Scenic route to Shore

Ocean-bound motorists avoiding the Bay Bridge find a picturesque alternative

August 27, 2008|By Stephen Kiehl | Stephen Kiehl,

UNICORN - "You did what?" asked an unbelieving Heather Knott, 21, one of the last people we met on our attempt to reach the Eastern Shore without going over the Bay Bridge. The circuitous trip took us north from Baltimore on Interstate 95, over to U.S. 40 and south down Route 213, through cornfields, quaint towns and one off-track betting site.

"Ooh, that's pretty horrible. That's pretty crazy," said Knott, who works at the newly opened Unicorn Cafe. "Why don't you just go across the Bay Bridge?"

Well, because the state told us not to, that's why.

With corrosion forcing the state to close a lane on the Bay Bridge and, at peak times, send traffic in two directions on the westbound span, officials are urging motorists headed to the Shore this weekend to consider a more northerly route - as in, practically to Pennsylvania. And Delaware. Yesterday, a Baltimore Sun reporter and photographer gave it a shot.

After an hour on the road, we reached North East, in Cecil County, where a restaurant/off-track betting parlor, tucked among the Food Lions and Burger Kings, was enough to lure us from the road. The North East Racing and Sports Club boasts 70 televisions simulcasting races in Delaware, Pennsylvania, New York and around the country.

James McDowell, 64, sat at the bar, nursing a glass of water. He had gotten a "hot tip" on a race yesterday morning, but it didn't pan out, and he was down to $30 in his pocket after coming in with $40. He watched the No. 3 horse win at Delaware Park and said, "Now if I had bet on that horse, he wouldn't have won."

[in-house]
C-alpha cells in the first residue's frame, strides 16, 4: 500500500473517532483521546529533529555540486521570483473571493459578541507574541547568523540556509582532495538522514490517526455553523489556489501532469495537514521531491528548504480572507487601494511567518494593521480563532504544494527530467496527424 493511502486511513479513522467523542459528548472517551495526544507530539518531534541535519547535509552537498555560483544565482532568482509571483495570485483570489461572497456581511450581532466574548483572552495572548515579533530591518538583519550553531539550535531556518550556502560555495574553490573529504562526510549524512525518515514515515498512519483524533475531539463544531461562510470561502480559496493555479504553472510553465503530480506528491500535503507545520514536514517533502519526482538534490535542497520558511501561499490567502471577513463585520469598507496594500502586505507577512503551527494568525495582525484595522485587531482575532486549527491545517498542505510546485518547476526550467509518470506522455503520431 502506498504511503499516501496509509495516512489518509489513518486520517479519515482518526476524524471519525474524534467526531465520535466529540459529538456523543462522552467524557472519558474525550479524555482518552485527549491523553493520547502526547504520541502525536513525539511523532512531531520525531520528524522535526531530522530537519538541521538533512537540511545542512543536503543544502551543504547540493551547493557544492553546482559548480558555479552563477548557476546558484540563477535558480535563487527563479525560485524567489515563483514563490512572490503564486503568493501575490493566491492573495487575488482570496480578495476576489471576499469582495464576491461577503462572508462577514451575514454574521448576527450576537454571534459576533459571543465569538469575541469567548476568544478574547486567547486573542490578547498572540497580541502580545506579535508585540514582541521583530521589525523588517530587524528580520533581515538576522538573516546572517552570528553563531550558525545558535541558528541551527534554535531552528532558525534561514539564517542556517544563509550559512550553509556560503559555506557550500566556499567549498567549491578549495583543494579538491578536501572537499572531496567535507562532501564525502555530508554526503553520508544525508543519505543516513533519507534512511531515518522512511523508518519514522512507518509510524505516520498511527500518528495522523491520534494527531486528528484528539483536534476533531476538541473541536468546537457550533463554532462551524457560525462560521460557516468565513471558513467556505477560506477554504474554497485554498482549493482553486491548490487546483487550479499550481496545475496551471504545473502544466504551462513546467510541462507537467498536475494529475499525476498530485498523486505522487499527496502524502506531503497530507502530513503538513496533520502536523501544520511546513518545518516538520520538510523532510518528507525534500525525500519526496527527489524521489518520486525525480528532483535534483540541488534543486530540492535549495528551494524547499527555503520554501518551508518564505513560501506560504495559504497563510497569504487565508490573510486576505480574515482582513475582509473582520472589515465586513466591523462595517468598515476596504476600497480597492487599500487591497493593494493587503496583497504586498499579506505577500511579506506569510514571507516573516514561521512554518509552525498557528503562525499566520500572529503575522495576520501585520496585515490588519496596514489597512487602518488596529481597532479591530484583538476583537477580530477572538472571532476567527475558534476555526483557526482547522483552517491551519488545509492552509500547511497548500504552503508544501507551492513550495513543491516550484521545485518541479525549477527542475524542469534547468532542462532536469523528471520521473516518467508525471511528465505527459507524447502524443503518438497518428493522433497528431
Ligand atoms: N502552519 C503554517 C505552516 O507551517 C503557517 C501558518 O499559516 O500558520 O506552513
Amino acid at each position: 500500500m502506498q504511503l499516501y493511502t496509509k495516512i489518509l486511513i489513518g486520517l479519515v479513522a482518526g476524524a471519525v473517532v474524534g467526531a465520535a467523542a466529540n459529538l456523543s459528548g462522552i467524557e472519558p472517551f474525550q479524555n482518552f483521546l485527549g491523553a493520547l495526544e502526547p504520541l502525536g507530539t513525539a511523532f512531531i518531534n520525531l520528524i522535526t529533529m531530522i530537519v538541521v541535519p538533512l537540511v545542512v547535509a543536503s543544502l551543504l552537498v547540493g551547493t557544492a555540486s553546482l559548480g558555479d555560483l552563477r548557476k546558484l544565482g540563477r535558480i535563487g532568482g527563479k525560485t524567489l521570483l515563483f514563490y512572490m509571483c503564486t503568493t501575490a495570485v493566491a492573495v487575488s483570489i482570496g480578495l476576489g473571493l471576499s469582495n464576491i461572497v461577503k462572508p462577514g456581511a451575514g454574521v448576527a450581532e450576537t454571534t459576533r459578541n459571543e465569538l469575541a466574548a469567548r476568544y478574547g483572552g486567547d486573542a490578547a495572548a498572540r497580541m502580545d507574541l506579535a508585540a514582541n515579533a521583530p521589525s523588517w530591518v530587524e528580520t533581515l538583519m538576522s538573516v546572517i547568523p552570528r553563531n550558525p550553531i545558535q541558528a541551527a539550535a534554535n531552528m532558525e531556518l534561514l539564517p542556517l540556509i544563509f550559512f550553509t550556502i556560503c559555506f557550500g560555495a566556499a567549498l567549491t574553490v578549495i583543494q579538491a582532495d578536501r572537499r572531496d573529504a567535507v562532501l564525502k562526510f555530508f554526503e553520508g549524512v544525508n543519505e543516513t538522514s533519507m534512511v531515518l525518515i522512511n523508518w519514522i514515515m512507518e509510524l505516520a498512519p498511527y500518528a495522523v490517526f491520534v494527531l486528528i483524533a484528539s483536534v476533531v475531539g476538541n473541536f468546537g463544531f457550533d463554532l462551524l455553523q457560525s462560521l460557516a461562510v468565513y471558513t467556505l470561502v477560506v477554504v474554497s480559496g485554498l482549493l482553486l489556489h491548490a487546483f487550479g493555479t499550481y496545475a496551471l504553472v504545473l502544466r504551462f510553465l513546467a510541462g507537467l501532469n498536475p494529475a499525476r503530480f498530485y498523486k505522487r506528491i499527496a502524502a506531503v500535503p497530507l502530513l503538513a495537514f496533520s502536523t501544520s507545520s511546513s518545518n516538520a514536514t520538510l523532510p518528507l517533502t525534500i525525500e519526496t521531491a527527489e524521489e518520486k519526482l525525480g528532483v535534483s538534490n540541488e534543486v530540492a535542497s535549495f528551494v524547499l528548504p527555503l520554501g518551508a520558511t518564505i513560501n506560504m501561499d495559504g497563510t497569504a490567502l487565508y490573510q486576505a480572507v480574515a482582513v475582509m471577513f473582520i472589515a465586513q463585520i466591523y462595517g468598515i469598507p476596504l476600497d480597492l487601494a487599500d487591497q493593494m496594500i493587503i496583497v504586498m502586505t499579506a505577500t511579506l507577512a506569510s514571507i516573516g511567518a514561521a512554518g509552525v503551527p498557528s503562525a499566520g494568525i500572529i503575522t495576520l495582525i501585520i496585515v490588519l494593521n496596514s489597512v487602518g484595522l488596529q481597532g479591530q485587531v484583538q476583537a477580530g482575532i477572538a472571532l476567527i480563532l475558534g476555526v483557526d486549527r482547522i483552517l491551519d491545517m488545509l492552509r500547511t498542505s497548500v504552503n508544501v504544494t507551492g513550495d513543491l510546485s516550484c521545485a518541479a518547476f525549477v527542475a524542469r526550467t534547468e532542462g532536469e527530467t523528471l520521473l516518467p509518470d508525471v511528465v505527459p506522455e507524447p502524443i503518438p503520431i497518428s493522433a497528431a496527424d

We had a cup of spicy crab soup, a burger topped with crab dip and then put a $2 bet on Stormy Tori, a 25:1 shot at Philadelphia Park. He came in close to last. Time to go.

Rounding the bend at the top of the bay, we set our sights on Chesapeake City, a picturesque town on the shore of the Chesapeake & Delaware Canal.

Trying to follow a sign to the C&D Museum, my chauffeur (er, make that photographer Glenn Fawcett) drove us into a cornfield. Reverse, turn around - no harm done.

Chesapeake City is out of a picture book: Towering trees shade its main street, where American flags flutter over the brick sidewalks.

The town has 800 people, five restaurants, three B&Bs and one "ice cream shoppe" that gets its product from a dairy farm in Rising Sun.

It's the sort of place where signs tell you that the "strictly enforced" time limit for waterfront parking is 24 hours.

"I think people would be pleasantly surprised to see this little town," said Joanne Healey, owner of Canal Town Kids, a toy store and souvenir shop. A 15-year resident, she said Chesapeake City is the perfect day trip: Eat, shop, walk along the waterfront. Then get out of town.

"We have people who spend the whole weekend here - two nights - and I feel sorry for them," Healey said. "You can do Chesapeake City in a day."

With all the traffic coming this way, maybe more people will.

A few doors down is Horizon Photography Workshops, where people come from all over for weekend-long photography seminars. Steve Gottlieb started the business four years ago, after spending 10 years as a lawyer and 20 years as a freelance photographer in Washington and New York. He was looking for a place to open shop.

"When I drove into this town, I went whht - this is it," said Gottlieb, 61. "It's quaint, it's easy to get to, and it's one turn off 95."

By this point we had been on - and off - the road for about three hours, and we began to sense that getting to the Shore via this northeast passage wasn't the most efficient way to travel. But then again, who knew what daily misfortune might have shut down the Bay Bridge and kept travelers idling in the concrete hell that is U.S. 50?

We'll take an ice cream shoppe over that any day.

Onward, then, to U.S. 301 and the blink-and-you'll-miss-it town of Unicorn, the heart of which seems to be the six-week-old Unicorn Cafe (formerly a pizza place, a market, a liquor store, etc.). Owners Kristen Rose and Edward Pierce buy from Eastern Shore farmers, watermen and food producers to prepare traditional meals like beer-boiled shrimp and chicken and dumplings.

"A lot of places say they're family-style, but they use frozen food," Rose said. "They don't have good home cooking - like you'd have at grandmother's house."

She'd love to have more people from the Western Shore (that would be Baltimore) stop by. Good advice, but at this rate, we wonder if we'll ever get to the beach.

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